This fine ancient Mesopotamian clay envelope still has the original clay tablet sealed inside. Few envelopes survive, since the act of opening them meant breaking them apart and the broken pieces would then be discarded. The purpose of envelope tablets was security. The document was written in duplicate: once on the tablet, once on the enclosing envelope. Therefore, the document could be read from the envelope, but should any dispute arise, the document inside would be binding.
On this example, however, the original text is completely obscured on the exterior by a seal roll showing a human figure standing in front of an enthroned king with text behind him. The seal was used to roll all six sides of the envelope but inscribed over the rolls on one side are three lines of text that read:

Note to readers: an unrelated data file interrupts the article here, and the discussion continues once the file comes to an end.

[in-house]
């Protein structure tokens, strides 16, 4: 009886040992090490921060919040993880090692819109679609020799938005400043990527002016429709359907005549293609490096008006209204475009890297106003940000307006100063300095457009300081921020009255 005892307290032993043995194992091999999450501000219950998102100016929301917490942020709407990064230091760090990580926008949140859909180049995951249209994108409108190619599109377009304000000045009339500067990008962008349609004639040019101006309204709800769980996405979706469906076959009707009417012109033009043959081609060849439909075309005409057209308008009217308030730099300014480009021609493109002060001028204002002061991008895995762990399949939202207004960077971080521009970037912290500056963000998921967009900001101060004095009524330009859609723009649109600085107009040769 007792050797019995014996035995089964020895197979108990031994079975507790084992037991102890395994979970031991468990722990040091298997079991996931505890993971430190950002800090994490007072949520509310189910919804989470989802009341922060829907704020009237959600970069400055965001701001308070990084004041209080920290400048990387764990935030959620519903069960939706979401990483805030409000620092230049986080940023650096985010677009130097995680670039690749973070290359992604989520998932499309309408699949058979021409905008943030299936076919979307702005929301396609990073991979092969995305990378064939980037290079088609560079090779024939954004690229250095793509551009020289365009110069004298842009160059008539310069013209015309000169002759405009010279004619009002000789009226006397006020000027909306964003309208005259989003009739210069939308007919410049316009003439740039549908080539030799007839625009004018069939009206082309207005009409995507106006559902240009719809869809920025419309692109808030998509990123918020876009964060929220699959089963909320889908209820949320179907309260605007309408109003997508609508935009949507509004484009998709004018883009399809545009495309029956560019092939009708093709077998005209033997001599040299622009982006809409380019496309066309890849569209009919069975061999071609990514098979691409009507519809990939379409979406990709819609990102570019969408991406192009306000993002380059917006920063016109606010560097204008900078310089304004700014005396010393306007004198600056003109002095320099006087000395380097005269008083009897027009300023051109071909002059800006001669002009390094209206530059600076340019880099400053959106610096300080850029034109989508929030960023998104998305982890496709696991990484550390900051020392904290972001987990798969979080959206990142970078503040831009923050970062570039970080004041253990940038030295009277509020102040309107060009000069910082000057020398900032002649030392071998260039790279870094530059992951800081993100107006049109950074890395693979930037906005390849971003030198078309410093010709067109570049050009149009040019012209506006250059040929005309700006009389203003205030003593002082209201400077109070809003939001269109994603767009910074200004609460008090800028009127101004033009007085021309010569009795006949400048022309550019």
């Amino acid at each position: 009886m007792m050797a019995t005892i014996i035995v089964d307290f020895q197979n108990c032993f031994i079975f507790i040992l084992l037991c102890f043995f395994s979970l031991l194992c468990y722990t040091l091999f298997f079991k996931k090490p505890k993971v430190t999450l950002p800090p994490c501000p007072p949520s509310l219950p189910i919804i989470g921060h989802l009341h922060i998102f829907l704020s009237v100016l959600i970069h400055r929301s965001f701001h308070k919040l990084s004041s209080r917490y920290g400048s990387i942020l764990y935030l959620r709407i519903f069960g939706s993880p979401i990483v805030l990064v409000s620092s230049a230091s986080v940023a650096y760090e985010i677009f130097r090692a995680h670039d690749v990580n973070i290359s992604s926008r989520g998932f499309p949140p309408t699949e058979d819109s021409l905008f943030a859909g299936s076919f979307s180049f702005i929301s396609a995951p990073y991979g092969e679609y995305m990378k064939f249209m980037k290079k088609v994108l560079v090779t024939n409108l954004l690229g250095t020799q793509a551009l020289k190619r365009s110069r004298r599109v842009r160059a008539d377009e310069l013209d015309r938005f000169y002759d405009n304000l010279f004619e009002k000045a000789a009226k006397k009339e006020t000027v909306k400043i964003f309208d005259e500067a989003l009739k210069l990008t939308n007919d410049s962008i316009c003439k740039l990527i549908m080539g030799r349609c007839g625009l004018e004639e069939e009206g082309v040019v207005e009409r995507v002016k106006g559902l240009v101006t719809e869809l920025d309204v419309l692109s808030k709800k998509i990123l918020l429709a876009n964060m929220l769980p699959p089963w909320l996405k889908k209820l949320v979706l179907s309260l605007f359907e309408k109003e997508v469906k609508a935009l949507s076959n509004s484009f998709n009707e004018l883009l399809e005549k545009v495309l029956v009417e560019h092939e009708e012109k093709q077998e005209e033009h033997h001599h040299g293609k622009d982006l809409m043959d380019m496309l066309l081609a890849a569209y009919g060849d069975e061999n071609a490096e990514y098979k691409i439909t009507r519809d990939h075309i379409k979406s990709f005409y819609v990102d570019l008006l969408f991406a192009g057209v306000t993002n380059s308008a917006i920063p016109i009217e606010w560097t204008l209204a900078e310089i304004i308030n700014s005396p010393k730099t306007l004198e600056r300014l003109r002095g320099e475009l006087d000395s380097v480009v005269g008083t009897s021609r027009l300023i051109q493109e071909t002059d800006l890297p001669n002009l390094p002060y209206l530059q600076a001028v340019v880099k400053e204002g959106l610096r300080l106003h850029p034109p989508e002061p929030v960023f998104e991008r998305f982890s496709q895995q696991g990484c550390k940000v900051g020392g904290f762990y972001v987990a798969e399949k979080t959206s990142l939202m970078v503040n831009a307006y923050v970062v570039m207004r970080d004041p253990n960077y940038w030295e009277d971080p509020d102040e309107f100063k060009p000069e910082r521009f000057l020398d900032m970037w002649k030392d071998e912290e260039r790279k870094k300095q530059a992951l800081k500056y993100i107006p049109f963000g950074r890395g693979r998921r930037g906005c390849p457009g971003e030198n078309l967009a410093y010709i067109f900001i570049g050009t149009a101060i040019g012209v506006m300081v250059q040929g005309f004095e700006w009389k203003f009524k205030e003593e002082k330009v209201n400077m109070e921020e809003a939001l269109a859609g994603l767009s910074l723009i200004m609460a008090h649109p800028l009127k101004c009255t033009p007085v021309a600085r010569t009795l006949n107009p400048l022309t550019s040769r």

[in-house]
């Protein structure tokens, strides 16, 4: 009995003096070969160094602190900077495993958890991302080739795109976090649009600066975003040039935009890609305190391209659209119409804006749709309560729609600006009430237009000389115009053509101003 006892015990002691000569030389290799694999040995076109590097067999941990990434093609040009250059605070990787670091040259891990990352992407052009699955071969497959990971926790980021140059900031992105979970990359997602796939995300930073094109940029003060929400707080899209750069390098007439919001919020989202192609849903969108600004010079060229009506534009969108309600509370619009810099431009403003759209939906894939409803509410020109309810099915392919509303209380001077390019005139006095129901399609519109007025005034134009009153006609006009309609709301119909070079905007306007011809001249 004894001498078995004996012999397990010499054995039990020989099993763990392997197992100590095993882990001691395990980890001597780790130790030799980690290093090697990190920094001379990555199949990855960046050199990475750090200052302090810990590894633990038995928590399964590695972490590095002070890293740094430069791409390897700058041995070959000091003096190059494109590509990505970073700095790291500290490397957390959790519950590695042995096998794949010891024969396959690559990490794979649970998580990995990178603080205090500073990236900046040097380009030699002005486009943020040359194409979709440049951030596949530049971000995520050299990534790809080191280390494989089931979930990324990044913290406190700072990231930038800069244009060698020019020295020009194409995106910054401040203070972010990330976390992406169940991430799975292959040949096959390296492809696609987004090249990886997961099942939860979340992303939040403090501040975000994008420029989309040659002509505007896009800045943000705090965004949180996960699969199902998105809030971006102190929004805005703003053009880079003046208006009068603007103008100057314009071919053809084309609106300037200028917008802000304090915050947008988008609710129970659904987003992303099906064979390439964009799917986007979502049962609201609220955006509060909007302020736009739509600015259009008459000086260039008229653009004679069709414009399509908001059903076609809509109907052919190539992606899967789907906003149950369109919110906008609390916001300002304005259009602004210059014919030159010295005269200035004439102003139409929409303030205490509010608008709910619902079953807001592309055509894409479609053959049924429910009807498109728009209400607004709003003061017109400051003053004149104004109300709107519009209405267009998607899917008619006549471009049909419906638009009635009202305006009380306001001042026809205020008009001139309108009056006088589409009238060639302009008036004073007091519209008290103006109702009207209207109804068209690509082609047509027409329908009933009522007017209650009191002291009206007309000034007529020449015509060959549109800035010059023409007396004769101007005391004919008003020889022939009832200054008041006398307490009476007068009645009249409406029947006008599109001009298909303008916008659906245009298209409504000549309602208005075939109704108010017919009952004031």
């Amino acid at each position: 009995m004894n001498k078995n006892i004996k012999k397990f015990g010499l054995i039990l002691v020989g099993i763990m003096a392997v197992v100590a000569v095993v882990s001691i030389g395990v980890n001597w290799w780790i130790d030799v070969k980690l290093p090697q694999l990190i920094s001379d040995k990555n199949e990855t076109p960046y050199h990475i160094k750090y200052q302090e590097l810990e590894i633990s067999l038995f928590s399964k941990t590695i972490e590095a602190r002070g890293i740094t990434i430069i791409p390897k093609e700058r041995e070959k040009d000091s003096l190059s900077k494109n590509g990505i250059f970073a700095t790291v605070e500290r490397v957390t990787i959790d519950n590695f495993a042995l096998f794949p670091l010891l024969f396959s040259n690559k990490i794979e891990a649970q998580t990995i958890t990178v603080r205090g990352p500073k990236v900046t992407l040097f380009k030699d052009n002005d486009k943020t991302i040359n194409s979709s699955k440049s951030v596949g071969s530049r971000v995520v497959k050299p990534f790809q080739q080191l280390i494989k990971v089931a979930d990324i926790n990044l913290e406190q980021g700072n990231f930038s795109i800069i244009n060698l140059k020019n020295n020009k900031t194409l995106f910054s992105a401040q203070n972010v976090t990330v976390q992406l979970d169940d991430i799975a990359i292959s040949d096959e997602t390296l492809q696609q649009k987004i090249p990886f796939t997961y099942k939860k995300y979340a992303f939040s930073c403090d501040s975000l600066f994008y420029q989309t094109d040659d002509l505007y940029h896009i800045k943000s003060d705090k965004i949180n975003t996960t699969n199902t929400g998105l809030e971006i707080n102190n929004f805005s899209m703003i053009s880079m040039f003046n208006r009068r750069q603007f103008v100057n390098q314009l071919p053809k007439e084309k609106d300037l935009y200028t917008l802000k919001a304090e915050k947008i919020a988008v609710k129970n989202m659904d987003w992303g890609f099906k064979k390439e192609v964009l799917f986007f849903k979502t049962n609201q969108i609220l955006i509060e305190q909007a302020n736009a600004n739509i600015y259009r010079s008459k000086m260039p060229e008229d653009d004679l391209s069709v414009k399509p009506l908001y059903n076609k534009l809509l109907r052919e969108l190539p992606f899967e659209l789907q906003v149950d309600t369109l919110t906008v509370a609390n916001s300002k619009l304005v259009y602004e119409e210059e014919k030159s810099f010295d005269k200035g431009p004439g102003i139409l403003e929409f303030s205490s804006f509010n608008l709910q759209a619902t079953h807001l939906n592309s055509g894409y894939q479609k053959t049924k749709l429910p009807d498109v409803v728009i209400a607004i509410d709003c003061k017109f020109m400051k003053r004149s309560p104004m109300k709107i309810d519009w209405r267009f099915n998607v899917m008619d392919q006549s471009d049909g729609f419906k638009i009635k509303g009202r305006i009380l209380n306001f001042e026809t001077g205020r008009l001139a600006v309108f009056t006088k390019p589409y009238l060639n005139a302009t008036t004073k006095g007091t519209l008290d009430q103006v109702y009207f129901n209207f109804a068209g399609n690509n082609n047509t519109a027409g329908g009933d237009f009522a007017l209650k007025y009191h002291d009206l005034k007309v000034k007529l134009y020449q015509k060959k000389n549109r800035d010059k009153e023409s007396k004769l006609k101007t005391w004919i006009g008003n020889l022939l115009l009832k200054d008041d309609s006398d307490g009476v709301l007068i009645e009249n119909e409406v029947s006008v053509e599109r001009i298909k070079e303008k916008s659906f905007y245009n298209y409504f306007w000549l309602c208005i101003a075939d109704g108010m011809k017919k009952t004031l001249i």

“sealed by Gu2-TAR-la2, PA NI NI, /x-x/ [x].”
Gutarla is a well-attested name and the element –arla in the name is typical of Gutian names helping to date this piece to around the Gutian Dynasty (ca. 2199—2119 BCE) that ended by the accession of Ur-Nammu, founder of the Third Dynasty of Ur.
Condition: The envelope is intact and in excellent condition overall.
Dimensions: 1 3.4 x 1 3/4 inches (4.4 cm)
Provenance: Private NYC collection, by descent from Frishman Galleries, Tel Aviv, acquired 1970s, thereafter private Virginia collection, acquired from the NY trade.
Save 10% on your first order, get all the latest and greatest news, sales, new additions and more.